Dicing with the Devil
John Keegan describes the legal difficulties in bringing a tyrant to the gallows, the main obstacle being the Treaty of Westphalia, which "created the principle that sovereign states, and therefore their sovereign heads, are both legally and morally absolute," and that there is "no legal basis for proceeding against such a person, however heinous the crimes he is known to have committed". The price that the Kaiser paid for precipitating the Great War that killed millions was a comfortable exile in Holland. Unable to evade the issue, the Second World War allies had to invent a new legal mechanism, the International Military Tribunal at Nuremberg, to deal with Nazi war crimes. But Hitler's suicide and Mussolini's death at the hands of Italian partisans spared the Tribunal from having to face what stares the United States inescapably in the face: what to do with Saddam Hussein.
Yet, as Keegan points out, it was the fate of the Emperor Hirohito that holds out the most hope for Saddam. The Japanese Emperor cut a deal with General McArthur for immunity in exchange for cooperation. It was hard bargain. On the one hand stood the ghosts of Bataan and the Nanjing massacre. On the other were the avoidable casualties to American occupation troops if Hirohito cooperated. The living won and the dead were forgotten. After all, the living vote.
Saddam's abject condition at the bottom of his Tikrit spider hole belies the strength of his hand. He has two major cards to play. The first and by far the most important, is knowledge of the location of the main Ba'athist treasury. That money, possibly amounting to billions of dollars, is almost certainly held in bank accounts either in the West or in neighboring Arab countries. US forces are now in a race against time to secure that money before it passes on to the Ba'athist second in command or into terrorist hands. If America seizes the money first, the Ba'ahtist insurgency is essentially over. If they fail, many hundreds of Americans and perhaps thousands of Iraqis will die before the terrorists are slowly crushed.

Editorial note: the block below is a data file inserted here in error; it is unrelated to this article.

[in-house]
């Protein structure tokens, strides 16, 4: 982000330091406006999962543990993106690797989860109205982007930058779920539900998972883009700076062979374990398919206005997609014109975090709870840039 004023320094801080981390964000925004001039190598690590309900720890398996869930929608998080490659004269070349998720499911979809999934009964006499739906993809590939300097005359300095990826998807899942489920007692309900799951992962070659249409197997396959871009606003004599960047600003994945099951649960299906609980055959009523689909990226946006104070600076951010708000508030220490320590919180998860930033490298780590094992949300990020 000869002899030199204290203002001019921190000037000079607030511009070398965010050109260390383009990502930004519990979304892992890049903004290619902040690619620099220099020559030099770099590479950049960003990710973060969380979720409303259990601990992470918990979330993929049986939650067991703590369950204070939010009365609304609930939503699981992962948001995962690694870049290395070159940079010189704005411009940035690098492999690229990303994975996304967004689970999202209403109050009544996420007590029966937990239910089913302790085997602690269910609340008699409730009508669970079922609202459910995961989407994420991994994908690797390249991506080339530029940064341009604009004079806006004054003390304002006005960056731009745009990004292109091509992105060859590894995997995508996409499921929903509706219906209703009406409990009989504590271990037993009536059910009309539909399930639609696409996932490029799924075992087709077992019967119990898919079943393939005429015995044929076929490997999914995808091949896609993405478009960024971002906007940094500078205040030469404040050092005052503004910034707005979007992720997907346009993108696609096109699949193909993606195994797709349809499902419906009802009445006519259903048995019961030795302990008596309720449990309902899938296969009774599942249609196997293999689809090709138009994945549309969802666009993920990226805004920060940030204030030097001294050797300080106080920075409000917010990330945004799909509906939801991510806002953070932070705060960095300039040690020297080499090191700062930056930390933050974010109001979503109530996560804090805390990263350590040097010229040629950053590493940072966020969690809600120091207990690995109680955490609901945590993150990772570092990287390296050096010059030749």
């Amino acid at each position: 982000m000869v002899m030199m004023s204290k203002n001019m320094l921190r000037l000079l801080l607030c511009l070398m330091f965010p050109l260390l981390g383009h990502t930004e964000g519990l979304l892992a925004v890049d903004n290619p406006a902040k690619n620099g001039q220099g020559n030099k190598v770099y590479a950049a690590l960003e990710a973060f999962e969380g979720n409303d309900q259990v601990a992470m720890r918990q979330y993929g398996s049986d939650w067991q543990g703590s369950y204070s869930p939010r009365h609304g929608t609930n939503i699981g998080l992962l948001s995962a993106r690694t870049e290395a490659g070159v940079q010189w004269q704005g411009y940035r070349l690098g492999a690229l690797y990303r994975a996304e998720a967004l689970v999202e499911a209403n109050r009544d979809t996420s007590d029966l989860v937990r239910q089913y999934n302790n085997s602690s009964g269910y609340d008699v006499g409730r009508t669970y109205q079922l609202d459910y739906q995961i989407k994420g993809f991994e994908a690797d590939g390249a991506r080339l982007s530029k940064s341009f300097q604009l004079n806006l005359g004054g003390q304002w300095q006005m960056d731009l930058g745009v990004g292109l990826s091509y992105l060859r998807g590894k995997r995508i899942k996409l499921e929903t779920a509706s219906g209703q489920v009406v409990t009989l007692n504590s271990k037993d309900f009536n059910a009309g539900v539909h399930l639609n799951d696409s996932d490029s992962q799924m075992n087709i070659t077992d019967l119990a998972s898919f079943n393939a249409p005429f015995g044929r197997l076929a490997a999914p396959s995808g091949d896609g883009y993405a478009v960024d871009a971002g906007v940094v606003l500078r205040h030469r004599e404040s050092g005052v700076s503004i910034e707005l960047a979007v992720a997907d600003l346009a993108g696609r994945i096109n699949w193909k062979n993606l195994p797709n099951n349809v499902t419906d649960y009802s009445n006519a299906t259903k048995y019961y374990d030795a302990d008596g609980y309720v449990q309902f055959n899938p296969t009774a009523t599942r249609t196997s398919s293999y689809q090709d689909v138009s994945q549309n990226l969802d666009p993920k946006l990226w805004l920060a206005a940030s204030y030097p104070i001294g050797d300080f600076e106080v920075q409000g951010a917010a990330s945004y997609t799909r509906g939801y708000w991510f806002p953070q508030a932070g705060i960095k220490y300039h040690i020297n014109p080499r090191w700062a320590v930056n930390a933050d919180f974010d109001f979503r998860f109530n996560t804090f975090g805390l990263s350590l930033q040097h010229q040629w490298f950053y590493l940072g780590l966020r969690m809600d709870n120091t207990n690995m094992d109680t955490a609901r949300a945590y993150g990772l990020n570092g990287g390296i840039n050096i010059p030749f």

The second card, which is only marginally weaker, is the possession of information. Saddam Hussein stands at the nexus of decades of terrorist conspiracy and global corruption. American intelligence probably has a fair idea of which Western politicians were in Saddam's pocket; what the state of cooperation was between the Iraqi secret service and Al-Qaeda, and where the precusors to the WMDs went. But the key pieces, indeed the critical pieces, may all be in Saddam's head. Therefore they will coddle that head carefully, with as much loving care as a mother for her newborn babe, because the secrets in the tyrant's head mean all the difference between life or death for thousands. For the same reason, hundreds of unctuous politicians, all donning the garb of humanitarianism, will plead leniency or indeed call for his exculpation, the better to avoid mention in his testimony.
All that the tyrant's victims can set against that massively strong hand is the demand for simple justice. Yet what claim can the dead have upon the living which would be greater than those who might be saved by dealing with this devil? How do you set the satisfaction of a victim's mother against the grief of one whose son is yet to die? The unavoidable currency of war is death: a death spent here for deaths saved there. All a commander can do, with the power entrusted to him, is to decide which among his men are to die so that the rest might live.
The phrase "there are no atheists in foxholes" is often misunderstood to mean that men in battle pray to be spared; that is only partially true. They pray to be forgiven.
Hang him high.